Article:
Rubbermaid water cooler $68: http:// www.amazon.com/Rubbermaid-1610-01-11-DISC-10GAL-Orange-Cooler/dp/B00002N9F4

Aquarium heater $22: http:// www.aquariumguys.com/ebojager4.html

Here is a link to a more automated version of this solution: http://www.homebrewtalk.com/f51/water-fermentation-chiller-81501/

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Build a fermentaion chamber.


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  • Um, want! Also, nice linking prowess. – hookedonwinter Dec 16 '09 at 17:27

One of the best homebrew purchases I ever made was a dorm-style mini fridge (without freezer) that I removed the shelves from to create the perfect-sized fermentation fridge. This is controlled by an external Johnson controller, allowing me to dial in whatever fermentation temperature I want. It's ideally sized for buckets and carboys.

The fridge cost about $200 new, plus you'll need some kind of flat material (I used plexiglass) to secure the rubber seal back onto the inside of the door after you remove the door shelves.

Now the only problem is I wish I had a second one for double batches or for lagering. I bet you could lager at least 2 or maybe 3 batches in cornies at one time. Edit: I can fit 2 cornies in my Sanyo 4912.

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I'm in Vegas and have the same challenge. During the summer my house is usually at or near 80 degrees inside. I intend to eventually move to a chest freezer and thermostat, but for now I use a low-dollar method similar to what Jordan recommended. I just put the carboy in a Rubbermaid storage bin (instead of a cooler), fill it half-way with water, then drape towels/rags/shirts over the exposed part of the carboy making sure both ends hang in the water. If normal evaporation isn't doing enough to keep the temp down I have a small fan that boosts the effect. Two problems: you have to make sure the water level doesn't drop too far and this may not work well in FL due to the high humdity.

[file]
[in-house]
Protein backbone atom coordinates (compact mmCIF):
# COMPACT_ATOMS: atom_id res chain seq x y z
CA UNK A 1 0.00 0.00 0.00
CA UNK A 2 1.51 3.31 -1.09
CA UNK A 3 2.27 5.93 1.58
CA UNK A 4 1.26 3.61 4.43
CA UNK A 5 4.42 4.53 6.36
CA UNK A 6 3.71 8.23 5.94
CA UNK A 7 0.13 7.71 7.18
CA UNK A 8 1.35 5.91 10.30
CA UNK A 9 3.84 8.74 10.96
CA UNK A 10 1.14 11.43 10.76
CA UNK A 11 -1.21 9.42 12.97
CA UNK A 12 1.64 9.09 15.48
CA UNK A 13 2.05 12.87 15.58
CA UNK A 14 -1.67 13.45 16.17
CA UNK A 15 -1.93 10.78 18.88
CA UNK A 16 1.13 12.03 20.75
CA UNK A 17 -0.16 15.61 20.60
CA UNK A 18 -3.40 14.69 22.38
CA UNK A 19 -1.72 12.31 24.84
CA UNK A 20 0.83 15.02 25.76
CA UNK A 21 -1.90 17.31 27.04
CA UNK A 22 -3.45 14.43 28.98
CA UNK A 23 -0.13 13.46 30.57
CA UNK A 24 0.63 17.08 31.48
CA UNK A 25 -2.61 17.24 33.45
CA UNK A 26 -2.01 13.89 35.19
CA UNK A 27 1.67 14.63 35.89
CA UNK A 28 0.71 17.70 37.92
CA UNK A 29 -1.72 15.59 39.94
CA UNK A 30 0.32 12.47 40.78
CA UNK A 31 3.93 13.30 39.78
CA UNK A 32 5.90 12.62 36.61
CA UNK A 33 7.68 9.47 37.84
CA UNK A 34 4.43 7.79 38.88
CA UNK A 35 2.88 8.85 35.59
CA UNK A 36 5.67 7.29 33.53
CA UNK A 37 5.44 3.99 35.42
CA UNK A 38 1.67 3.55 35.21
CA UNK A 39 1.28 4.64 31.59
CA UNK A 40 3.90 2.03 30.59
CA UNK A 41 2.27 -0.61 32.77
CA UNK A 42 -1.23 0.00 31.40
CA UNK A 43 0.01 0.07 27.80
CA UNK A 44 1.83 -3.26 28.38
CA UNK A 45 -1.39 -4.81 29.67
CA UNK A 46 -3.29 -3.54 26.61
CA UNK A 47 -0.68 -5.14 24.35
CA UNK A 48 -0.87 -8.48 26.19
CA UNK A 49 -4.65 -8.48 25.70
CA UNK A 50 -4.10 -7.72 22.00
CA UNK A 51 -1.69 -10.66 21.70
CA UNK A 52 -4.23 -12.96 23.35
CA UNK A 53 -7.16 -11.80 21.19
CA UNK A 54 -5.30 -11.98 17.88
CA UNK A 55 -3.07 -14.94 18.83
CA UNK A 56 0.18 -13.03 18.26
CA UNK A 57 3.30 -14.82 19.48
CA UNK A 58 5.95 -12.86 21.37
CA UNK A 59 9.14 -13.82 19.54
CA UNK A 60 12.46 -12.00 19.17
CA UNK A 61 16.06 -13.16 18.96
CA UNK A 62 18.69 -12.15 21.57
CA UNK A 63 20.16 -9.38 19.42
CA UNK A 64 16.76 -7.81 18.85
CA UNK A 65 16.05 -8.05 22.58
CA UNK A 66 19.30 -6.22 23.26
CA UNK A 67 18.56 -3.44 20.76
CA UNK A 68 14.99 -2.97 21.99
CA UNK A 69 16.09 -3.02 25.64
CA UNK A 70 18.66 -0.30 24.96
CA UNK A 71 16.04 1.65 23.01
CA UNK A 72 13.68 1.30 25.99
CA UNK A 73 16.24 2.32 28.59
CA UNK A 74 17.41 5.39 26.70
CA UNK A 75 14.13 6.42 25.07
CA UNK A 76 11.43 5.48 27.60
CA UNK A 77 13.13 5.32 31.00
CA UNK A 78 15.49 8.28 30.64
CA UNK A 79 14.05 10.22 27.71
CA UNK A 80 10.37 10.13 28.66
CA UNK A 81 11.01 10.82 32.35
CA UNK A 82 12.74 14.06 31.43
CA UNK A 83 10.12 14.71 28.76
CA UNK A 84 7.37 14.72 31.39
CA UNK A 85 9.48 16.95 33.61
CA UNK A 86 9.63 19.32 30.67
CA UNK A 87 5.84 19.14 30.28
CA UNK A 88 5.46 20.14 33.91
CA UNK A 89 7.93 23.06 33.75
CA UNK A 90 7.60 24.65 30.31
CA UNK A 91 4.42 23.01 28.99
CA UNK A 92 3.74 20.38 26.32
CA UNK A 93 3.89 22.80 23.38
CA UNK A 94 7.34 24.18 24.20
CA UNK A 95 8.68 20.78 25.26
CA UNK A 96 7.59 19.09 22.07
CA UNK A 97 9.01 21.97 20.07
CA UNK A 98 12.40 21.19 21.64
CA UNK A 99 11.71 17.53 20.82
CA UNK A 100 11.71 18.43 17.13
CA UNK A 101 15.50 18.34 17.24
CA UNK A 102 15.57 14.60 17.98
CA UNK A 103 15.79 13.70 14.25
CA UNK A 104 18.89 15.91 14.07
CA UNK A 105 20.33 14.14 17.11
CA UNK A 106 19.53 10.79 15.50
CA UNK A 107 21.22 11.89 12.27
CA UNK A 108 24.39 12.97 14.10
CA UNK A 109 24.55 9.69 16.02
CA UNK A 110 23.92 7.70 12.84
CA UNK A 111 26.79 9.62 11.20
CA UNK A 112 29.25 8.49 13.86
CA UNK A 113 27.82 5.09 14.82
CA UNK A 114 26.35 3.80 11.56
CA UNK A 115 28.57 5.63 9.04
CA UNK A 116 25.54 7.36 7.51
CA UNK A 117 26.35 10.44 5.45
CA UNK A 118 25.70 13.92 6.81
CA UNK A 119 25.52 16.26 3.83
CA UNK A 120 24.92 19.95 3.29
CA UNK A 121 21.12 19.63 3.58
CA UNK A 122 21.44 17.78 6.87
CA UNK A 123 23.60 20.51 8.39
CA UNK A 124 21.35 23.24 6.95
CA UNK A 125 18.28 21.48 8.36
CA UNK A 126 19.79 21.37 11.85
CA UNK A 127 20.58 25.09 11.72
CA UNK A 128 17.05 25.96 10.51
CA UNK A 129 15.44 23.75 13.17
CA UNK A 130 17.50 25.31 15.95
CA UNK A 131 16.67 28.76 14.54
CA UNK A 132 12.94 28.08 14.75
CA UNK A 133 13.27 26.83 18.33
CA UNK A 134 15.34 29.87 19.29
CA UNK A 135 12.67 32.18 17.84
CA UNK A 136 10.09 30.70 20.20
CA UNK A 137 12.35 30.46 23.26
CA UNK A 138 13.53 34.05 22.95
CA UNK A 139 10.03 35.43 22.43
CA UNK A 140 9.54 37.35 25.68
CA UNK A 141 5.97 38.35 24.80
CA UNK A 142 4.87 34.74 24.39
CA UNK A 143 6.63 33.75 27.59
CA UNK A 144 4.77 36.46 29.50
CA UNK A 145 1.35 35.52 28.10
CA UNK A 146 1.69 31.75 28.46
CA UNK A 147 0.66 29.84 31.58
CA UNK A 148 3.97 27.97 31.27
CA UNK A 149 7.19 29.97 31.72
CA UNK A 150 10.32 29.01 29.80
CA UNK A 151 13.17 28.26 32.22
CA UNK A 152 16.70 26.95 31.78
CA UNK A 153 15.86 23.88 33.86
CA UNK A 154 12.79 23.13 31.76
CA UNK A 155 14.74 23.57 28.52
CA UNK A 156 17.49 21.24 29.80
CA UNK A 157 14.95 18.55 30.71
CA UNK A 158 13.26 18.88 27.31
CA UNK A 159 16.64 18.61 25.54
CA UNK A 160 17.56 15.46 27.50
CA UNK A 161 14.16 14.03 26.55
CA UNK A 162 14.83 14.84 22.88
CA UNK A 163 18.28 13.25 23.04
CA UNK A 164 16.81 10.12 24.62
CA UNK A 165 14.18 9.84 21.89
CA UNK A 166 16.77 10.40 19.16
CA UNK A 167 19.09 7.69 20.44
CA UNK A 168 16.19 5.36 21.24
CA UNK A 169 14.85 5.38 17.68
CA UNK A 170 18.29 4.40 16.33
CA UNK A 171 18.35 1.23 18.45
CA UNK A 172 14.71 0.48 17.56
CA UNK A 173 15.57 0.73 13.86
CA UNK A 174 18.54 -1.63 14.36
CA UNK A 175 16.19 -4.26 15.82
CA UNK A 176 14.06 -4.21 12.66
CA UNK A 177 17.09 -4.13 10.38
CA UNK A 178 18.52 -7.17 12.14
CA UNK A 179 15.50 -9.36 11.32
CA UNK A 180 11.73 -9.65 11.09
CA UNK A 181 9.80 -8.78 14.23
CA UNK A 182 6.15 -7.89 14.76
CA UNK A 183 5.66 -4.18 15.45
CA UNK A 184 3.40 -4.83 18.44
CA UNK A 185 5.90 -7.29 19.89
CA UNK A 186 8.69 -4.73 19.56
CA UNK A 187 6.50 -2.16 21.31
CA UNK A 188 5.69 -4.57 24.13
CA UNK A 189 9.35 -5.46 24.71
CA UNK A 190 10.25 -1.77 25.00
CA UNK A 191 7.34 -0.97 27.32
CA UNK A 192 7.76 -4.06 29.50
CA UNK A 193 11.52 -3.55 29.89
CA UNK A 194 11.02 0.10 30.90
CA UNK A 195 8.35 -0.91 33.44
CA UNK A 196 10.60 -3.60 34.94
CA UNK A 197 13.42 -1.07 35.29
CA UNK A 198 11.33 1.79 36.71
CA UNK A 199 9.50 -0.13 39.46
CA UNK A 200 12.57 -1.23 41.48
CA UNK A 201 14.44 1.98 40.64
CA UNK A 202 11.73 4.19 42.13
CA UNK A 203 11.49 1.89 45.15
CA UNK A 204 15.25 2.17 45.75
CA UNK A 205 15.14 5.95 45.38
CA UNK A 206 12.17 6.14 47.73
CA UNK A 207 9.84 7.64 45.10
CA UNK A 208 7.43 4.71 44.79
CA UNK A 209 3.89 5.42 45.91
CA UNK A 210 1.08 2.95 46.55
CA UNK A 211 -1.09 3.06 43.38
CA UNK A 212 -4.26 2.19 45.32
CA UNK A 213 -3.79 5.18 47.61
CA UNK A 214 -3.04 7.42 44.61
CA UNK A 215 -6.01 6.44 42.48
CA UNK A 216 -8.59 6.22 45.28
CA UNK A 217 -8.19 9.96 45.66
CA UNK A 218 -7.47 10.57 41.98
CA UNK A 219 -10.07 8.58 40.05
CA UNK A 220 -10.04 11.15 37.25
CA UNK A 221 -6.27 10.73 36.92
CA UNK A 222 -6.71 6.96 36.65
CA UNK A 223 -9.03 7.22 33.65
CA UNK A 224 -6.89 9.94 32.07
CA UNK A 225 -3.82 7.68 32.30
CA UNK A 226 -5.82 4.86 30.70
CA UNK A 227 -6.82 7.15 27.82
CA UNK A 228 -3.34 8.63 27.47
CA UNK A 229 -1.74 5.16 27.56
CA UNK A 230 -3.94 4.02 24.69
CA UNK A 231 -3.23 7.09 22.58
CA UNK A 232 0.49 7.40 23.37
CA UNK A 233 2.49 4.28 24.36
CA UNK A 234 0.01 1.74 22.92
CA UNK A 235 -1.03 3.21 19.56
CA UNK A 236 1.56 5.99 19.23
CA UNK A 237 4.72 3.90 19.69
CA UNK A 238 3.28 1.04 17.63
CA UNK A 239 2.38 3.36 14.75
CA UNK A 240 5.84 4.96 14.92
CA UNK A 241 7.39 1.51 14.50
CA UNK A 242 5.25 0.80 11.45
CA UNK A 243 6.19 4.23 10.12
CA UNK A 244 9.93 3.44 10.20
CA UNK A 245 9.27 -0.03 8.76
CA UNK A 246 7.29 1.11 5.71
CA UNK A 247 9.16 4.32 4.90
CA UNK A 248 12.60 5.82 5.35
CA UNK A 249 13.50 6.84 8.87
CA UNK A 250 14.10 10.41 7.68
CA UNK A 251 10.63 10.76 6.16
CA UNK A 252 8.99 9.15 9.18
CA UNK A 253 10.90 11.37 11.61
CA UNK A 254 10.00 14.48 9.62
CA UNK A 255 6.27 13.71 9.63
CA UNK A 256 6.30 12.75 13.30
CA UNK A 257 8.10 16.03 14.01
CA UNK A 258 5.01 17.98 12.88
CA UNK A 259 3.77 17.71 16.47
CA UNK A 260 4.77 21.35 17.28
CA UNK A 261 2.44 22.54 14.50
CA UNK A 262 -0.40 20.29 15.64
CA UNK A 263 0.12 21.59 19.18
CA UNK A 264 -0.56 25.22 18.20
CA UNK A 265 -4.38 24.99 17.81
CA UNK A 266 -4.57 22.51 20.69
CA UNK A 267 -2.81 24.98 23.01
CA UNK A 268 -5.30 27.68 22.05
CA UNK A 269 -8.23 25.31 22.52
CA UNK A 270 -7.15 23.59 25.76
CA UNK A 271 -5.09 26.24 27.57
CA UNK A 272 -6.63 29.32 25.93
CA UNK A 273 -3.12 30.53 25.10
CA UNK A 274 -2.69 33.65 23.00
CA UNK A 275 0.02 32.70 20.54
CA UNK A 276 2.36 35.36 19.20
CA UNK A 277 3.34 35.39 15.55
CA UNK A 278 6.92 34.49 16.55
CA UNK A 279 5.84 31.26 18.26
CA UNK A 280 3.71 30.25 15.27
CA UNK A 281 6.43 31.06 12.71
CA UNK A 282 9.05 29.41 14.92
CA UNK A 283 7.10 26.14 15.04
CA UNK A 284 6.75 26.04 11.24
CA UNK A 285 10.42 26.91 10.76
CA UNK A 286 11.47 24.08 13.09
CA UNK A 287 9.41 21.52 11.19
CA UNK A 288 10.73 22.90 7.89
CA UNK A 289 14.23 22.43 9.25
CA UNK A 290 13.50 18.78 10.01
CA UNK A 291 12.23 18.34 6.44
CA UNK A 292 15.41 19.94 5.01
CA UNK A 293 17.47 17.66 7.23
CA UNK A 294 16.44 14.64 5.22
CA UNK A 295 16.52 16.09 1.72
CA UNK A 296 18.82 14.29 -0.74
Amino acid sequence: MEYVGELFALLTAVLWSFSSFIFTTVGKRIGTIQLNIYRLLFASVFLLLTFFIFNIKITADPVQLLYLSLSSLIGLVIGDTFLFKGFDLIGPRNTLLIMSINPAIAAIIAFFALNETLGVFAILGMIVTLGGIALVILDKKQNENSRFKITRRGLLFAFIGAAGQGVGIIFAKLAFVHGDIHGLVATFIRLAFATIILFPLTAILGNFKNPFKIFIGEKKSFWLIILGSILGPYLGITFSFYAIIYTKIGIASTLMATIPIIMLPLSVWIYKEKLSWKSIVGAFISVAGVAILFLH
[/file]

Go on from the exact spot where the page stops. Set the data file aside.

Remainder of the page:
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Use your basement or buy a mini fridge and set the temp to 70.

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    Basement? Heh... I am in Florida. Basements are few and far between here. – Sean Nordquist Dec 18 '09 at 17:54

Nowadays I'm using a thermostat plugged in an old fridge with a probe inside the fridge. So I can program the temperature the fridge will stay.

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    What if the fridge gets too cold? Like, it's a nuclear winter and your fridge is 20 degrees below your temp setting? – hookedonwinter May 20 '10 at 15:18
  • Well, I live in Brazil, it's difficult for my fridge gets too cold! :P My solution only works for hot countries. – loop0 May 21 '10 at 23:01
  • @PJ (but mostly for the benefit of future readers): you can get a two-stage temperature control. Hook one up to the fridge, hook the other up to a heating pad, space heater, reptile lamp, or other heat source. Then you can tape the probe to the fermenter and be sure that it stays at exactly 68F or whatever temp you want. – JackSmith Feb 1 '11 at 14:20